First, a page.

People who are facing criminal charges have a few options for handling their defense. They might decide to fight the charges to try to avoid having to deal with having a criminal record. In other cases, the defendant may recognize that they don’t have much of a chance of being found not guilty. The individuals in that second group may want to do what they can to minimize the penalties they’ll face.
One option that some people exercise when they’re facing criminal charges is to see if they can work out a plea deal with the prosecution. This can encompass a host of a factors. Typically, only individuals who are represented by an attorney can work out a plea deal because many prosecutors will only work out the terms with another attorney.
What points can be included in a plea deal?
Many plea deals consist of the defendant pleading guilty or no contest to a specific charge or set of charges. In exchange for that, the prosecution recommends a specific sentence for the individual. It’s sometimes possible for the defense to work out a deal for lesser charges in exchange for the guilty plea.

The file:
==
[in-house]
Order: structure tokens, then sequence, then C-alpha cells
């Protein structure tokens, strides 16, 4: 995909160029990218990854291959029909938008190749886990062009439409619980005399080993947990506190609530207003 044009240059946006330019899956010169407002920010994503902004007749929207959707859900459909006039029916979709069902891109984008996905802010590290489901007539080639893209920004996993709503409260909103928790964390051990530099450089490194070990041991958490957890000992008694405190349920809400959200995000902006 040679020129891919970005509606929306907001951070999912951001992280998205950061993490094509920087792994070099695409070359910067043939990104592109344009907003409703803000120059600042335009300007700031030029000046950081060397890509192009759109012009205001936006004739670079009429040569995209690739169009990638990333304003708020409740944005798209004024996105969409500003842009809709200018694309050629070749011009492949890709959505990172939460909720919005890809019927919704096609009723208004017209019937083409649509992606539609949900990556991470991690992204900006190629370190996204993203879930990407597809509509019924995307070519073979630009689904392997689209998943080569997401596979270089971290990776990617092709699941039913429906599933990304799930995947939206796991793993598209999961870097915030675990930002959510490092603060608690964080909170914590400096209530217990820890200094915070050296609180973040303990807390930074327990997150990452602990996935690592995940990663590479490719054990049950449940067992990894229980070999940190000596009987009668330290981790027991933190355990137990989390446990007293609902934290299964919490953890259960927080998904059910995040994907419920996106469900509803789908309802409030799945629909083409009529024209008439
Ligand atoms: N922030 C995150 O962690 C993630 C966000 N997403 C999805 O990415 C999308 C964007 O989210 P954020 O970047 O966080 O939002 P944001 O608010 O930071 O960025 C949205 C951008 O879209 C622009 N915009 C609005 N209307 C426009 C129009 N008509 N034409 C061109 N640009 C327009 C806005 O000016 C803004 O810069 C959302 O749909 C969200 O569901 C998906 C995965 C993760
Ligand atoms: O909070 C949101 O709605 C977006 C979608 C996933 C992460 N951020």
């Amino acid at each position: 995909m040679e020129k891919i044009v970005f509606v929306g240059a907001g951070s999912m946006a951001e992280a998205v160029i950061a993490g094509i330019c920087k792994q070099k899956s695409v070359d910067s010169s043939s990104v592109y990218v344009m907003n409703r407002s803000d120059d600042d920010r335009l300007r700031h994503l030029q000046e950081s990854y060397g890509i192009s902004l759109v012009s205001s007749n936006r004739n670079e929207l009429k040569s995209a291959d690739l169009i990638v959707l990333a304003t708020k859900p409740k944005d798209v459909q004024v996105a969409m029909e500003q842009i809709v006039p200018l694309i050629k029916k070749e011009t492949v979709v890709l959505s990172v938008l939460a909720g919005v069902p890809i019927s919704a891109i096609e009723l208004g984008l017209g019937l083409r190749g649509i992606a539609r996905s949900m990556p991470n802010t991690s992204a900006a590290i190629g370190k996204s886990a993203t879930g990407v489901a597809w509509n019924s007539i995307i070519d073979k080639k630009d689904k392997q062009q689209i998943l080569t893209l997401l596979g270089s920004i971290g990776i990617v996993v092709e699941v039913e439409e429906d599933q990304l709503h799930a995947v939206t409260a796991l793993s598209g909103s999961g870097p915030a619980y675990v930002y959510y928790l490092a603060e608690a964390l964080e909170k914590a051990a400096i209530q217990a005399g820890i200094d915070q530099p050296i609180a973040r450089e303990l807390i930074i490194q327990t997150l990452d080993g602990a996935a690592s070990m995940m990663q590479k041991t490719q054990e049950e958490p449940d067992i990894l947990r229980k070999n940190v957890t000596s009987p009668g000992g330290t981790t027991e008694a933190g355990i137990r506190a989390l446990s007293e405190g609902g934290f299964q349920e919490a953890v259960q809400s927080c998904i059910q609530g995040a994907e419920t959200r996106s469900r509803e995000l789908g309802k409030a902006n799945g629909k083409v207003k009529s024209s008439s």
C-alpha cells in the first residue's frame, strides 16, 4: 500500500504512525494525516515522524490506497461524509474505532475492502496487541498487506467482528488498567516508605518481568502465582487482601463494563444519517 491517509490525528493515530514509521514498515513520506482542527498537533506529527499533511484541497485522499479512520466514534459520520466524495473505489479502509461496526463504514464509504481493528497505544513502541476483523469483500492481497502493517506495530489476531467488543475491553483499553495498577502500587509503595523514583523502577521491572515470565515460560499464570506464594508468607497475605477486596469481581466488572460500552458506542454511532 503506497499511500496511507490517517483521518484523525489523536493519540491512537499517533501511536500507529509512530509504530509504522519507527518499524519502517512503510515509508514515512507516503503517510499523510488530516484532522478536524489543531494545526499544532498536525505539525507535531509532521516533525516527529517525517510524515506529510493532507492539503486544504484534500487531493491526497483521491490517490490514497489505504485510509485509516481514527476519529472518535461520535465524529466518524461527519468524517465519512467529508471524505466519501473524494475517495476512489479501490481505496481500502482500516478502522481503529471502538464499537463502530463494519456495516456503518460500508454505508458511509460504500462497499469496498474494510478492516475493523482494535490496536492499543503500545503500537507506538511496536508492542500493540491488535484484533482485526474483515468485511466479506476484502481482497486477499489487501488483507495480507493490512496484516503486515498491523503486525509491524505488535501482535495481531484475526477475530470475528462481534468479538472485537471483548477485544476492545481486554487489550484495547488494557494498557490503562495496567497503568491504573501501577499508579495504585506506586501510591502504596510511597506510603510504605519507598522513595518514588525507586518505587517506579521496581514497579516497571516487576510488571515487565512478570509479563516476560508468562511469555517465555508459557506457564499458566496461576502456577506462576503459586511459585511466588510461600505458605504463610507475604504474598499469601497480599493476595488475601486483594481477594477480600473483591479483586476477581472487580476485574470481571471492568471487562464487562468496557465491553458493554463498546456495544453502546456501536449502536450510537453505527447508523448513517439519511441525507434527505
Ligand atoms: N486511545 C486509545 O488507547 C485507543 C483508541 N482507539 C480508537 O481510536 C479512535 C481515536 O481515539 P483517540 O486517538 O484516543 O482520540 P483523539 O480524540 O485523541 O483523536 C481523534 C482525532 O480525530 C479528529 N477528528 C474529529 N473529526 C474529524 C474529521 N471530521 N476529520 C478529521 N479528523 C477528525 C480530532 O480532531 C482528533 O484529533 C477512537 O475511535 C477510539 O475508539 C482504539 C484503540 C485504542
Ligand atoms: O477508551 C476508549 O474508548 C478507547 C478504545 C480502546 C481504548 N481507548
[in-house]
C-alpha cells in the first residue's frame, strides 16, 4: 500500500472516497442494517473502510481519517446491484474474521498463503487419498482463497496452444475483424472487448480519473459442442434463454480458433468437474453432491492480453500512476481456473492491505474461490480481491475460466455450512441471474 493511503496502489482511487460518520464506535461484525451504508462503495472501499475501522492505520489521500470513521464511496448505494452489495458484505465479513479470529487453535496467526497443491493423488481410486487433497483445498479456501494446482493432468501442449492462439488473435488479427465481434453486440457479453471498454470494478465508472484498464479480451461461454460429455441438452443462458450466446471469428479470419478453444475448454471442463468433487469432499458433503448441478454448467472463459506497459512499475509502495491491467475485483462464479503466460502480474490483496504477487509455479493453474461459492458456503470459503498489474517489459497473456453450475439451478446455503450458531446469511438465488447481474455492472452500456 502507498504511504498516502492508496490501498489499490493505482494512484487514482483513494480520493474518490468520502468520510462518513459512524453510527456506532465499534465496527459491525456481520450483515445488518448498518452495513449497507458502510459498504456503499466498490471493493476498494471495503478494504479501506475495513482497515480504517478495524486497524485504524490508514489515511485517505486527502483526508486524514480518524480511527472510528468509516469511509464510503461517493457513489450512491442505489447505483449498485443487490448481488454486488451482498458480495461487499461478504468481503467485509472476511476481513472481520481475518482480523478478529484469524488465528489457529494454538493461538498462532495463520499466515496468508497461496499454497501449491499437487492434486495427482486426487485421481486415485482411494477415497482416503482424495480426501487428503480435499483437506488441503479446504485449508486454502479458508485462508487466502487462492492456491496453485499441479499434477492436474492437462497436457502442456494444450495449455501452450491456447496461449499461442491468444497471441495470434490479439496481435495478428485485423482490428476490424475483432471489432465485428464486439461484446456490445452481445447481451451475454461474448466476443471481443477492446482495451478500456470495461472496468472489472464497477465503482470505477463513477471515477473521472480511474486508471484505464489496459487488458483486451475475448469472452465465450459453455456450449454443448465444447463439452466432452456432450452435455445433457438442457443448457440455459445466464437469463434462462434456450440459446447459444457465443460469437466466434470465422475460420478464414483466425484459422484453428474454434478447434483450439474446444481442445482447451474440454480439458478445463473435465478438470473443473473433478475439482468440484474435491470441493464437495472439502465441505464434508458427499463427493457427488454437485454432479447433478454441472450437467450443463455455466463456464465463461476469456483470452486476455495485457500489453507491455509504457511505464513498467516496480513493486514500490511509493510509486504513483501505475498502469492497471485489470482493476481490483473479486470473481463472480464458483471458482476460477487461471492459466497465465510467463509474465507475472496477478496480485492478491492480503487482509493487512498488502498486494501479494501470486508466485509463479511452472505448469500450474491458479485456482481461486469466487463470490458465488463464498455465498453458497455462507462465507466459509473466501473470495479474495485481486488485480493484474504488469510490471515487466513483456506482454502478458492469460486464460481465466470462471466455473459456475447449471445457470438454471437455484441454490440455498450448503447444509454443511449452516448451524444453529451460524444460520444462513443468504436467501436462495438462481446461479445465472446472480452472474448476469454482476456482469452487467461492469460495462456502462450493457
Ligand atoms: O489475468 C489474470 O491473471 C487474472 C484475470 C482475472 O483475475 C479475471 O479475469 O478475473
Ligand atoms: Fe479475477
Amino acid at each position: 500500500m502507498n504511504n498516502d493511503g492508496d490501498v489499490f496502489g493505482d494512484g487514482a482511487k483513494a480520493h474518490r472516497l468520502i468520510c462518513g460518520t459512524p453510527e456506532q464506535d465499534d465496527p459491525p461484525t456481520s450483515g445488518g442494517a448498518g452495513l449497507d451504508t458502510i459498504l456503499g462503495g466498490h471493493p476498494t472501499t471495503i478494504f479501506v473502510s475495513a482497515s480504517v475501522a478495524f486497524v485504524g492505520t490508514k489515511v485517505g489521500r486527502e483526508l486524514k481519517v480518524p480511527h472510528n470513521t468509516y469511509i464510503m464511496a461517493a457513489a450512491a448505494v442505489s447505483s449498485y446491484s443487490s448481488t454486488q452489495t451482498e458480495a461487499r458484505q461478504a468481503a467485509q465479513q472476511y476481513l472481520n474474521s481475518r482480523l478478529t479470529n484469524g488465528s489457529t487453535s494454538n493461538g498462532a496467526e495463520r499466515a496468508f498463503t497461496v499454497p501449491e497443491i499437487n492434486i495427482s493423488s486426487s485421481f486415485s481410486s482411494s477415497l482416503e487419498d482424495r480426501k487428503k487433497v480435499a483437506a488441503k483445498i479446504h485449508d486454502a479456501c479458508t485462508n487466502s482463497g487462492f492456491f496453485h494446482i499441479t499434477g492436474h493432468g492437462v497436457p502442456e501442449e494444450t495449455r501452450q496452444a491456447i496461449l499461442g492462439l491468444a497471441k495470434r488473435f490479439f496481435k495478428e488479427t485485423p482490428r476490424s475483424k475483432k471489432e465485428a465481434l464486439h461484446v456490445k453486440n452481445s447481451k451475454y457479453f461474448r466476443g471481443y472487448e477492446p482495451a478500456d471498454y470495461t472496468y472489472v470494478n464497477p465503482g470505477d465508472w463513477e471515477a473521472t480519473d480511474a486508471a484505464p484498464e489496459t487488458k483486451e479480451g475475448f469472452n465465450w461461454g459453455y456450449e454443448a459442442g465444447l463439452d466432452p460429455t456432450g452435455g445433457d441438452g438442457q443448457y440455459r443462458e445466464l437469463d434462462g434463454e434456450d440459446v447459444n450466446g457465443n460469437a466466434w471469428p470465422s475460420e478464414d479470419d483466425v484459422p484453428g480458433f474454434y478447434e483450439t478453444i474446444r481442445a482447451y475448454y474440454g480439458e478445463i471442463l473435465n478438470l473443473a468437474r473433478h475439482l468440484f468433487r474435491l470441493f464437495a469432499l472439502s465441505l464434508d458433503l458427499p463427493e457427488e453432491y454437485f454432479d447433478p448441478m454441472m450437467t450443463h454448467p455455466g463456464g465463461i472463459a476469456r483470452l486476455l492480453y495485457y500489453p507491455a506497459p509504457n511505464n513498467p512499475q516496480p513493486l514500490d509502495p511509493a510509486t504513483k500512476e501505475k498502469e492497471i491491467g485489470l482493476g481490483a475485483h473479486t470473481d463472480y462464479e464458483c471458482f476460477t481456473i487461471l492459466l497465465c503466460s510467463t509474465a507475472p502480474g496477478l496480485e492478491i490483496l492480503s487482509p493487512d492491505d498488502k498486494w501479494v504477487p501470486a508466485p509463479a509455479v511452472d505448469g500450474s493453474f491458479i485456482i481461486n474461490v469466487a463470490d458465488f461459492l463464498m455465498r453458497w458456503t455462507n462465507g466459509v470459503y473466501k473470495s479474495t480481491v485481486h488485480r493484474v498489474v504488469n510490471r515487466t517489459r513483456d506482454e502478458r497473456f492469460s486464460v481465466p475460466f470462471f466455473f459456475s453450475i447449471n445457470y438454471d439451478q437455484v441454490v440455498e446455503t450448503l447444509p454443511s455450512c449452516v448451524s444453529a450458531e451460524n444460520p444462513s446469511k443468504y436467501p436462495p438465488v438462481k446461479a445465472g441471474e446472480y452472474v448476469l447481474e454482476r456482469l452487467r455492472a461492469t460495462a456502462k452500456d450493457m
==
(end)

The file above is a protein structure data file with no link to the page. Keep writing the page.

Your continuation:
Why would either side enter into a plea bargain?
Plea bargains are useful for both sides. For the defense, it gives them an idea of what their sentence or conviction will be. The prosecution won’t have to worry about going through the arduous process of preparing their case. The court will usually accept plea deals as long as they meet specific legal requirements because this lightens the court docket.
One thing that defendants must remember is that the court can alter the terms of the plea deal. Another is that you can’t appeal a plea deal since you’re entering into it willingly. You should discuss all applicable points of the deal with your attorney.